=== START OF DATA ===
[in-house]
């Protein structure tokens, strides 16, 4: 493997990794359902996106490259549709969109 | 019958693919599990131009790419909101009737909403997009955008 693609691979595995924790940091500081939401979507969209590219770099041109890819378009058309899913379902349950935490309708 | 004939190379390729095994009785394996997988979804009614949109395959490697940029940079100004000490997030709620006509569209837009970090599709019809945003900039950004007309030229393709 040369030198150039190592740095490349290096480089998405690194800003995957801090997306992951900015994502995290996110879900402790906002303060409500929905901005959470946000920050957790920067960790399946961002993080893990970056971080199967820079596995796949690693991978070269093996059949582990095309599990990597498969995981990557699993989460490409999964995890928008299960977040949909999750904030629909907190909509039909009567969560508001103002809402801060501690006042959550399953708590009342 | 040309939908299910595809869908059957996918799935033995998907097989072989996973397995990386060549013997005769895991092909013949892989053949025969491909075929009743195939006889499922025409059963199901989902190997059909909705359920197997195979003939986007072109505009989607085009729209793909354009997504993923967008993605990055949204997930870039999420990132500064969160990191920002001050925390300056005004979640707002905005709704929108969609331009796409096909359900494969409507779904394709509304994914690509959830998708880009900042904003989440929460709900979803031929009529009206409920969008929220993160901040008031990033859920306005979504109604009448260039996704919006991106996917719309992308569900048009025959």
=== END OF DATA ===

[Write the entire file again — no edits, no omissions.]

[in-house]
């Protein structure tokens, strides 16, 4: 493997990794359902996106490259549709969109 | 019958693919599990131009790419909101009737909403997009955008 693609691979595995924790940091500081939401979507969209590219770099041109890819378009058309899913379902349950935490309708 | 004939190379390729095994009785394996997988979804009614949109395959490697940029940079100004000490997030709620006509569209837009970090599709019809945003900039950004007309030229393709 040369030198150039190592740095490349290096480089998405690194800003995957801090997306992951900015994502995290996110879900402790906002303060409500929905901005959470946000920050957790920067960790399946961002993080893990970056971080199967820079596995796949690693991978070269093996059949582990095309599990990597498969995981990557699993989460490409999964995890928008299960977040949909999750904030629909907190909509039909009567969560508001103002809402801060501690006042959550399953708590009342 | 040309939908299910595809869908059957996918799935033995998907097989072989996973397995990386060549013997005769895991092909013949892989053949025969491909075929009743195939006889499922025409059963199901989902190997059909909705359920197997195979003939986007072109505009989607085009729209793909354009997504993923967008993605990055949204997930870039999420990132500064969160990191920002001050925390300056005004979640707002905005709704929108969609331009796409096909359900494969409507779904394709509304994914690509959830998708880009900042904003989440929460709900979803031929009529009206409920969008929220993160901040008031990033859920306005979504109604009448260039996704919006991106996917719309992308569900048009025959």